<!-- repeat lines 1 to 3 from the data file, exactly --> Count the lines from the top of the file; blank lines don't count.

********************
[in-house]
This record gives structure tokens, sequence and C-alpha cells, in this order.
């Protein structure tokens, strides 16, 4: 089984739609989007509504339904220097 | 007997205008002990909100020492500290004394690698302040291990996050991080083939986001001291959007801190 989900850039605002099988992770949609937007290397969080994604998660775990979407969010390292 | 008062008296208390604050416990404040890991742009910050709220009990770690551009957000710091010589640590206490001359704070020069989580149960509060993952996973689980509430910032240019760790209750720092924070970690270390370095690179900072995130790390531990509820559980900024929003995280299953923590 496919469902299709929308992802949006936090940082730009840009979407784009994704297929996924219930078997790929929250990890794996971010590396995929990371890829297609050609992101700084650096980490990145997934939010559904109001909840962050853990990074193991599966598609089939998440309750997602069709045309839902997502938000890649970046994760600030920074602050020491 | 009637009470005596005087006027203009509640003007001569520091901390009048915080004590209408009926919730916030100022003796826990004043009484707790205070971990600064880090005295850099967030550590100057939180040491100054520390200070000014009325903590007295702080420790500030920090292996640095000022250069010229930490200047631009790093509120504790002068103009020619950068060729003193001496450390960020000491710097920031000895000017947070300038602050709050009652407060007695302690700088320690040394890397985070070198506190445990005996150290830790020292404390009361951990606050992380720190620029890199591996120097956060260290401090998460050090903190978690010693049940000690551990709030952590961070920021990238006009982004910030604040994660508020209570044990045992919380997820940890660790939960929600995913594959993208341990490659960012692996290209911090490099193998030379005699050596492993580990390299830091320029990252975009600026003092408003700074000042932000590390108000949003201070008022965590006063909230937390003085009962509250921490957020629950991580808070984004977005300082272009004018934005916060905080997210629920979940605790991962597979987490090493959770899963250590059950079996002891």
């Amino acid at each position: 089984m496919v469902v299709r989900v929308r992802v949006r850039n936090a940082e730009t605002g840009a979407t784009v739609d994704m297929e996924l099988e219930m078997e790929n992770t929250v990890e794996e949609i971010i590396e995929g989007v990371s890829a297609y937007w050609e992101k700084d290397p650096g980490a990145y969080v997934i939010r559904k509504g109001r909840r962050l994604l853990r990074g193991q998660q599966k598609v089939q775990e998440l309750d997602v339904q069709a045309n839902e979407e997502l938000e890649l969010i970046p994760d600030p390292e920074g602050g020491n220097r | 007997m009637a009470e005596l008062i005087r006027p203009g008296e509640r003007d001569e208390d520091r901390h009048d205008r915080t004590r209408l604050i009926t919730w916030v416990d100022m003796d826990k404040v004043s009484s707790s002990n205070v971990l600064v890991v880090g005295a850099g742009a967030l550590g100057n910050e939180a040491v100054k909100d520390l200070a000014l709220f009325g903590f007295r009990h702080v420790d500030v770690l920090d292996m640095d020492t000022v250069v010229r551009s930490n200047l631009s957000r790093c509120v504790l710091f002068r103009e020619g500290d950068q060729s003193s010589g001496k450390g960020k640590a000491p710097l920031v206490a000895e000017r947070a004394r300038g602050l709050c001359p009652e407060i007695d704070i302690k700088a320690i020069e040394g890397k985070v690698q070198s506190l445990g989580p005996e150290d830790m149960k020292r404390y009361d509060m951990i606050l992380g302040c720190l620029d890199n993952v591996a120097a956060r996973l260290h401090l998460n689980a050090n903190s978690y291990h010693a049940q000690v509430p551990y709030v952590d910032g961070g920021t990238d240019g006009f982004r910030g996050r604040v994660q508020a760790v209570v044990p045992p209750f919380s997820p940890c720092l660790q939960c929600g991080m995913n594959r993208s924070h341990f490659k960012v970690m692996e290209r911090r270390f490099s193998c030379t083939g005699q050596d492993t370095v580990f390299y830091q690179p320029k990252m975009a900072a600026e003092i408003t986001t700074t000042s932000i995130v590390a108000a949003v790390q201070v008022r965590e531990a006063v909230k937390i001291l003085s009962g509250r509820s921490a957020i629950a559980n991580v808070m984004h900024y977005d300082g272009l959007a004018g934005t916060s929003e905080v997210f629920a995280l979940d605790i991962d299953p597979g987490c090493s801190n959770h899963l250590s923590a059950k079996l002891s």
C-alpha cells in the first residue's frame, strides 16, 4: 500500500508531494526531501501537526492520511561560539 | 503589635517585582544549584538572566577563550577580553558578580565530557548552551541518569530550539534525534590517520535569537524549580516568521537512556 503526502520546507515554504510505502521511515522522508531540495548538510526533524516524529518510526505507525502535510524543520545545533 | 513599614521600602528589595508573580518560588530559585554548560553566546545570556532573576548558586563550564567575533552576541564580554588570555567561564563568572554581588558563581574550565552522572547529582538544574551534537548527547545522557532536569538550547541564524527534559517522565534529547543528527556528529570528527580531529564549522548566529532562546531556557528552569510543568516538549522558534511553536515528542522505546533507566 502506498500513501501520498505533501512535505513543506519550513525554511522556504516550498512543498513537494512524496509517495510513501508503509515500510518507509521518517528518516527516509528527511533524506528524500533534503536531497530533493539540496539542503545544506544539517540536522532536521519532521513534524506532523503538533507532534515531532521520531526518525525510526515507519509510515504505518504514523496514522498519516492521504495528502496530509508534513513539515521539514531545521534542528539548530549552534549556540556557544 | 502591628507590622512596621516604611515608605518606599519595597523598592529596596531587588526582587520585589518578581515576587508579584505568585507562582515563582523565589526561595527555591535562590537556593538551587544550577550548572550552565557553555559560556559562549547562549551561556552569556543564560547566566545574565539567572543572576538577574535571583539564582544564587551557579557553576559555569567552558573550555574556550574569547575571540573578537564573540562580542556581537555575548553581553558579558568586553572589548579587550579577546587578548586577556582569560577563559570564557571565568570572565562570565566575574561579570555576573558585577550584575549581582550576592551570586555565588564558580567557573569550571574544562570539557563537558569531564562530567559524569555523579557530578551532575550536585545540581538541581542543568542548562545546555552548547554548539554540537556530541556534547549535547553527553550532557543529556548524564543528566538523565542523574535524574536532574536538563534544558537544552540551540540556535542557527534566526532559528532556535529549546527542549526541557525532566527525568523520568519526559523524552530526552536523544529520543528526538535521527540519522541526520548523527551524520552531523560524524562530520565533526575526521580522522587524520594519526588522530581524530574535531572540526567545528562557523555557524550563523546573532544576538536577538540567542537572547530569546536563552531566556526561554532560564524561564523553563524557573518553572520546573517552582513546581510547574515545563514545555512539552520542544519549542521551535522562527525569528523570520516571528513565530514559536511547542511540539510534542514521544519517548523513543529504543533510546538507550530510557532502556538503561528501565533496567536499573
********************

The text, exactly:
[in-house]
This record gives structure tokens, sequence and C-alpha cells, in this order.
């Protein structure tokens, strides 16, 4: 089984739609989007509504339904220097 | 007997205008002990909100020492500290004394690698302040291990996050991080083939986001001291959007801190 989900850039605002099988992770949609937007290397969080994604998660775990979407969010390292 | 008062008296208390604050416990404040890991742009910050709220009990770690551009957000710091010589640590206490001359704070020069989580149960509060993952996973689980509430910032240019760790209750720092924070970690270390370095690179900072995130790390531990509820559980900024929003995280299953923590 496919469902299709929308992802949006936090940082730009840009979407784009994704297929996924219930078997790929929250990890794996971010590396995929990371890829297609050609992101700084650096980490990145997934939010559904109001909840962050853990990074193991599966598609089939998440309750997602069709045309839902997502938000890649970046994760600030920074602050020491 | 009637009470005596005087006027203009509640003007001569520091901390009048915080004590209408009926919730916030100022003796826990004043009484707790205070971990600064880090005295850099967030550590100057939180040491100054520390200070000014009325903590007295702080420790500030920090292996640095000022250069010229930490200047631009790093509120504790002068103009020619950068060729003193001496450390960020000491710097920031000895000017947070300038602050709050009652407060007695302690700088320690040394890397985070070198506190445990005996150290830790020292404390009361951990606050992380720190620029890199591996120097956060260290401090998460050090903190978690010693049940000690551990709030952590961070920021990238006009982004910030604040994660508020209570044990045992919380997820940890660790939960929600995913594959993208341990490659960012692996290209911090490099193998030379005699050596492993580990390299830091320029990252975009600026003092408003700074000042932000590390108000949003201070008022965590006063909230937390003085009962509250921490957020629950991580808070984004977005300082272009004018934005916060905080997210629920979940605790991962597979987490090493959770899963250590059950079996002891």